How did you get your start in the industry? For some it’s drama school, others start with a technical theatre course, and some find their way in by getting on the job experience in casual roles. I found my way in through work experience, while sleeping on my sister’s floor, and just being in the right place at the right time when a job came up.
Everyone in roles across the performing arts and creative industries – from entry level to senior leadership positions – started in different ways. It seems no two career paths are the same.
There are now 1.9 million jobs across the creative industries, including theatre and the performing arts. This workforce has helped the UK’s creative industries to be world-leading – and worth an impressive £84.1 billion a year to the UK economy.
But we know that routes into and through a career in theatre and the performing arts are complex, which must make it hard for anyone not from a theatre background to break in. And as the Confederation of British Industry (the CBI), and the UK’s Create Together strategy has said, if we’re going to continue to be successful, this sector needs to be more accessible and open to young people from diverse backgrounds.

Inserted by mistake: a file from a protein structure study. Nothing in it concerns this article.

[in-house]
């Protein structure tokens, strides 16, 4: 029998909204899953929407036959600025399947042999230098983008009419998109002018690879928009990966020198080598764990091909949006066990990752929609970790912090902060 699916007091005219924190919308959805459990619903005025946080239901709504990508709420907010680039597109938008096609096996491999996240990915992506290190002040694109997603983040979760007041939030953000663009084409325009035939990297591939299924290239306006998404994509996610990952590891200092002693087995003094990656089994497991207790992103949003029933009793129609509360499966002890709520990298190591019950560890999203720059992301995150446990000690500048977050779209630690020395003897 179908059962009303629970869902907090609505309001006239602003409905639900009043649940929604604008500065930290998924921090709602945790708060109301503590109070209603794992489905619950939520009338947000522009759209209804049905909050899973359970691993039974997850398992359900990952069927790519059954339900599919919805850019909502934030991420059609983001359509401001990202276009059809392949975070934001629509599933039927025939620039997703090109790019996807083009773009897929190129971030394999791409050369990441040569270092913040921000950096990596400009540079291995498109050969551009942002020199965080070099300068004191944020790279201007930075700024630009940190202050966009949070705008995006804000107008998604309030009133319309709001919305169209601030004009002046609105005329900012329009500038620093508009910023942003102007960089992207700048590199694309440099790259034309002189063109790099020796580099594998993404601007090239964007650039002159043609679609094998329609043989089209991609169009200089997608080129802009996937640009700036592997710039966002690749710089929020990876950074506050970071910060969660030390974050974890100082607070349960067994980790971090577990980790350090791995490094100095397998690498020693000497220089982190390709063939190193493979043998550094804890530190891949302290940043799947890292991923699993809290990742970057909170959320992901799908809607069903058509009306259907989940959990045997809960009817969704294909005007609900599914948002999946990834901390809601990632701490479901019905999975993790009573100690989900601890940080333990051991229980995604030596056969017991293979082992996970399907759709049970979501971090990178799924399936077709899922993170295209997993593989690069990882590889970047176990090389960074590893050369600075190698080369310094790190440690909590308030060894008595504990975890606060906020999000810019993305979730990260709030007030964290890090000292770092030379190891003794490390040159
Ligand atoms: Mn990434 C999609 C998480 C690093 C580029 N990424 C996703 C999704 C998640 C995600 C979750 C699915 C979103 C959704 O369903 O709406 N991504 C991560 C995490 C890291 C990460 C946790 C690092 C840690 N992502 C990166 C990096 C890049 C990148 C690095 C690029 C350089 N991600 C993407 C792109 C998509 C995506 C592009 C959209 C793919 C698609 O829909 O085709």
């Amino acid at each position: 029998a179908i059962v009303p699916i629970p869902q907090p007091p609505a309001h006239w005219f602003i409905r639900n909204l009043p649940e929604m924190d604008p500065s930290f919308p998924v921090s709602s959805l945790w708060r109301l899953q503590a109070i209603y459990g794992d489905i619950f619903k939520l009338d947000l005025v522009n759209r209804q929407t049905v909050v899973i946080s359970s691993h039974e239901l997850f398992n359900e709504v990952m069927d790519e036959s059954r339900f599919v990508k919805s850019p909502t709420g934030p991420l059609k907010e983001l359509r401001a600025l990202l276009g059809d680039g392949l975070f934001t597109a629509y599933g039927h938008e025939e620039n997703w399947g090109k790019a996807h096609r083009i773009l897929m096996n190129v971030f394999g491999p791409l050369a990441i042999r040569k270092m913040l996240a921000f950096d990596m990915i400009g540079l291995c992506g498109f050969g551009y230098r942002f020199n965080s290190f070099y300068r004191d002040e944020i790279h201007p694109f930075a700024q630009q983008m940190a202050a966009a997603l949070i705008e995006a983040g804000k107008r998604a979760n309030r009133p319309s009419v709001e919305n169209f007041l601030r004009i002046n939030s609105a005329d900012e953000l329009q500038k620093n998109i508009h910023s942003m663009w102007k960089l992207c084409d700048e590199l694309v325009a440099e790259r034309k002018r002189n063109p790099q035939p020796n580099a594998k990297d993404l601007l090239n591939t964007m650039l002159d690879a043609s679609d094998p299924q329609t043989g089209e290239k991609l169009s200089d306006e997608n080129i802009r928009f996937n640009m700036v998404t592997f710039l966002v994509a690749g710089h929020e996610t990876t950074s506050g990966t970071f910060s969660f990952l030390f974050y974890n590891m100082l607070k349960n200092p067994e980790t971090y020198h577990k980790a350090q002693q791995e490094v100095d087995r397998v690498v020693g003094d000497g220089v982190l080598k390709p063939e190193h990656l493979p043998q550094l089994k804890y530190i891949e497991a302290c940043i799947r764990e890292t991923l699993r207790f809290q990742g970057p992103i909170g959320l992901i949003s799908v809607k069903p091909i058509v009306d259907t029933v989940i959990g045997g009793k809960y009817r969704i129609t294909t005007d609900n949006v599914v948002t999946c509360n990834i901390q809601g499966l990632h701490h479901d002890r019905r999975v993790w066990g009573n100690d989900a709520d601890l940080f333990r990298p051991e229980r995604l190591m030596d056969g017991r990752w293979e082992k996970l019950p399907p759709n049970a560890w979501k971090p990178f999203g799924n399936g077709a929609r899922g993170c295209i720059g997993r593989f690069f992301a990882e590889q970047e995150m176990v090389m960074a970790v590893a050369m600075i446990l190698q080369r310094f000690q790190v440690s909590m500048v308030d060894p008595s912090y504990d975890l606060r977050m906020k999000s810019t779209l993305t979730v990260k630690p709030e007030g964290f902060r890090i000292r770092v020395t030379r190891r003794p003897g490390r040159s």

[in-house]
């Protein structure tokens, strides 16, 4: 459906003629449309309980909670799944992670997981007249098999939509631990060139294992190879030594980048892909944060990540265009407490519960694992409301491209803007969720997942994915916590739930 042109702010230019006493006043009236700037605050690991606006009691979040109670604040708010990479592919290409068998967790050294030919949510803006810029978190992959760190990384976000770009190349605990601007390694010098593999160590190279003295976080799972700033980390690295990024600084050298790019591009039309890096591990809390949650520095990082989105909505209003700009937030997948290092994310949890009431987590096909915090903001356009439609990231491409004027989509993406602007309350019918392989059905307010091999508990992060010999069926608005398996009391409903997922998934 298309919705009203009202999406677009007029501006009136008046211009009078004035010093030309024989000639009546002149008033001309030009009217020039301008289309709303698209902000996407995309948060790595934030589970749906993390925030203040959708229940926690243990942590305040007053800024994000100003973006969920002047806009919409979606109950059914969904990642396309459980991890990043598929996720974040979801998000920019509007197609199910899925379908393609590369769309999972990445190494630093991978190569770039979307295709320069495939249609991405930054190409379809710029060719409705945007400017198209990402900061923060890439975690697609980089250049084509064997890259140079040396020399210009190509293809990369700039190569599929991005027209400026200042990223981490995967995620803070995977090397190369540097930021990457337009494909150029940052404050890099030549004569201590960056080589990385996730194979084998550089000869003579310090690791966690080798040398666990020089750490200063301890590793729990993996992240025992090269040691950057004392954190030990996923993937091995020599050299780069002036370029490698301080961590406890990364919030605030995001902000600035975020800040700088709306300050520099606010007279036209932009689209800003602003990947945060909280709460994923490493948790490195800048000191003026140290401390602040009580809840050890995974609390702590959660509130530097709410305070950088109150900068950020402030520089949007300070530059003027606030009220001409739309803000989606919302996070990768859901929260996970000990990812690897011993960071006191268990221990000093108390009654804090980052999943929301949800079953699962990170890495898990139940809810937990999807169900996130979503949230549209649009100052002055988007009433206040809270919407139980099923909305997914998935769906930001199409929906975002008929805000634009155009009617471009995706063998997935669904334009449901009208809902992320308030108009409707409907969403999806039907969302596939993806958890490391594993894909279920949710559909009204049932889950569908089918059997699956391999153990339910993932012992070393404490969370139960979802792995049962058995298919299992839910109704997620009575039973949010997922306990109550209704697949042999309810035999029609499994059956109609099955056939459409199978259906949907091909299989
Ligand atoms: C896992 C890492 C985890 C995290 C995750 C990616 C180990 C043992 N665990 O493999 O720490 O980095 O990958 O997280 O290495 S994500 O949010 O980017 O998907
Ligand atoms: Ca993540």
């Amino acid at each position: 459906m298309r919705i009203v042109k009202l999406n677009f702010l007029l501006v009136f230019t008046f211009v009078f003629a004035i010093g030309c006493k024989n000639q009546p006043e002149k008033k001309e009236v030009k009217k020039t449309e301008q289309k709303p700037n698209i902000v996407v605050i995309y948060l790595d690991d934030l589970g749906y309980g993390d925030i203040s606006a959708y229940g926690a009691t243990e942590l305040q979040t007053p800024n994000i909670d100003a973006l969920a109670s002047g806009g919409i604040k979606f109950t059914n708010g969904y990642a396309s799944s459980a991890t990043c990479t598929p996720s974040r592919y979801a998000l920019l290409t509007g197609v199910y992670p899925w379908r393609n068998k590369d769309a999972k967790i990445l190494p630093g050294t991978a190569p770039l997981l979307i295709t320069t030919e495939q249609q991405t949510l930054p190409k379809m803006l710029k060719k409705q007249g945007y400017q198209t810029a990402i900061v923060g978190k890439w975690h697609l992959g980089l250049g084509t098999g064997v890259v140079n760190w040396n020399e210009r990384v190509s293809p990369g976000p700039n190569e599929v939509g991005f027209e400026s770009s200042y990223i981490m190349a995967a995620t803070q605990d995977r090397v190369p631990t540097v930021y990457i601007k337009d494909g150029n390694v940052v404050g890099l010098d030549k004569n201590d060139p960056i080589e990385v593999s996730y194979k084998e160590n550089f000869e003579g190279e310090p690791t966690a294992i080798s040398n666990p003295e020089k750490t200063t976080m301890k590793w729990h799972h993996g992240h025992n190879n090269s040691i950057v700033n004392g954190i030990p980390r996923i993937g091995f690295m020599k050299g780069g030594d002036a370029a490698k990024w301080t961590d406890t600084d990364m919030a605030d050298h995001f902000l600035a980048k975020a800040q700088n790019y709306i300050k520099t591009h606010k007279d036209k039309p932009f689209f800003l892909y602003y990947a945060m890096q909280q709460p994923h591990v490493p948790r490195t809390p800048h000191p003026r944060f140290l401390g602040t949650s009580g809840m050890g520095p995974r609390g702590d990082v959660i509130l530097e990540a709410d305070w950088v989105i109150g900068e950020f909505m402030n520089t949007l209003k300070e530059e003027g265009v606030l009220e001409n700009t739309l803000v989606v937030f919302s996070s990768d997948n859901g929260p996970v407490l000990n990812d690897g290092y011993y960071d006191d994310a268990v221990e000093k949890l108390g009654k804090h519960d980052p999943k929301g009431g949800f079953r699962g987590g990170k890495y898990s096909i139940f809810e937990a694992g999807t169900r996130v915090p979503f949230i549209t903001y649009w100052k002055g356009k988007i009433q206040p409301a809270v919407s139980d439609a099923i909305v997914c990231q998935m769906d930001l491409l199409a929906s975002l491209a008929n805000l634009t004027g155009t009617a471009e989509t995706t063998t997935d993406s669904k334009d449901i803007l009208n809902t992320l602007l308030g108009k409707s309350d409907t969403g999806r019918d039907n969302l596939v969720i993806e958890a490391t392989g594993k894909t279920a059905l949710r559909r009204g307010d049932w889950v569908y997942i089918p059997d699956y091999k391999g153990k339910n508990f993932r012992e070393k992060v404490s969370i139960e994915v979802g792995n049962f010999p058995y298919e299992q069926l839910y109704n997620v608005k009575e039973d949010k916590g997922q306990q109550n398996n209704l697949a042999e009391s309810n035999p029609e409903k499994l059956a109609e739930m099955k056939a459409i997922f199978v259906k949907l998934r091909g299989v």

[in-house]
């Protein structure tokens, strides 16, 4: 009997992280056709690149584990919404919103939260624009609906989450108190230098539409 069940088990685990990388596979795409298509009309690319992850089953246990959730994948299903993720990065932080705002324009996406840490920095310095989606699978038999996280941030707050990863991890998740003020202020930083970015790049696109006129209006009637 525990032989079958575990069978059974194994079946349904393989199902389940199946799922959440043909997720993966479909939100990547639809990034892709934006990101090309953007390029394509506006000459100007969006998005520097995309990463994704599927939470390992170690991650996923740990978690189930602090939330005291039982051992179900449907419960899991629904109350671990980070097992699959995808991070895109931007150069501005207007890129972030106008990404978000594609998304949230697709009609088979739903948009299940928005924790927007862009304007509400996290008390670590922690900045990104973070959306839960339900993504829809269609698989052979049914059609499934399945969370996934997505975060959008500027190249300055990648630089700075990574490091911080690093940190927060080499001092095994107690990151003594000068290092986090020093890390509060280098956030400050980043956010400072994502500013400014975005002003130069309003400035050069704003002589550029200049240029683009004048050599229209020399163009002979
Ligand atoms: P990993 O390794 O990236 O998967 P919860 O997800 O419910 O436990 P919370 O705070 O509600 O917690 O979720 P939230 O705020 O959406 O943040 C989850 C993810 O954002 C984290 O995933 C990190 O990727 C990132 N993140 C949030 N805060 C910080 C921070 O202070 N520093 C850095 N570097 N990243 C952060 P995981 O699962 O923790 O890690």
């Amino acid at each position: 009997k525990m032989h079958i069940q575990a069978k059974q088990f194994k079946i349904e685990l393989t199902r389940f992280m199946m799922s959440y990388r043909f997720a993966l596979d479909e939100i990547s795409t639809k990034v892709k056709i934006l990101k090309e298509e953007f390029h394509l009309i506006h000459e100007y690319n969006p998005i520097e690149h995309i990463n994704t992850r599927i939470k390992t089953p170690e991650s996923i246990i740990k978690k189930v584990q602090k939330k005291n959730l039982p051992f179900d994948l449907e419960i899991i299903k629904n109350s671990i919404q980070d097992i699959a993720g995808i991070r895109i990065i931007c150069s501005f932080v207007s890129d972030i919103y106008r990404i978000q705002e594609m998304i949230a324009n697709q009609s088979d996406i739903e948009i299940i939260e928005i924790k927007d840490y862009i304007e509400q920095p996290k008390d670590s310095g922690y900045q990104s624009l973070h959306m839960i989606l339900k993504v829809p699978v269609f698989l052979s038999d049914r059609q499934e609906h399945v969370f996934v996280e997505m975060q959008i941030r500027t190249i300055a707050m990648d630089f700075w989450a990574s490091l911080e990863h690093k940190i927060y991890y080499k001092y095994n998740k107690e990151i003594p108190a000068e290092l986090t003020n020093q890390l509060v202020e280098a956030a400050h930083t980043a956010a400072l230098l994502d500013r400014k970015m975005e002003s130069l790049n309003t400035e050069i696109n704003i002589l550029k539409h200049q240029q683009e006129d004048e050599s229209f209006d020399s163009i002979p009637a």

Also, in the last few years the job of running and managing theatres has changed dramatically. Directors like Indhu Rubasingham and Max Stafford-Clark have spoken about the potential for a skills gap to appear within the next five or ten years.
So it’s essential that we plan to have the right workforce, drawn from a broad talent base, to keep theatre and the performing arts thriving into the future.
That’s why we’re now working with Nordicity (a specialist arts, cultural and creative industries research consultancy) in association with Alistair Smith of The Stage, to look at the landscape for theatre management and technical skills. From careers advice, entry level roles, progression routes and mid-career development, the research will consider the training needs of the sector’s future workforce.
We also want the work to give full consideration to how improving entry and development routes might also improve diversity across the workforce.
You can help – by completing these surveys. Your response will help to provide a much needed look at the requirements of our growing workforce.
And once you’ve done it – share the link with your network. The more people that contribute, the stronger the findings will be.
We’re expecting to publish the research report in early 2017, and will use the findings to work with Government and employers to ensure a resilient and relevant theatre and performing arts sector.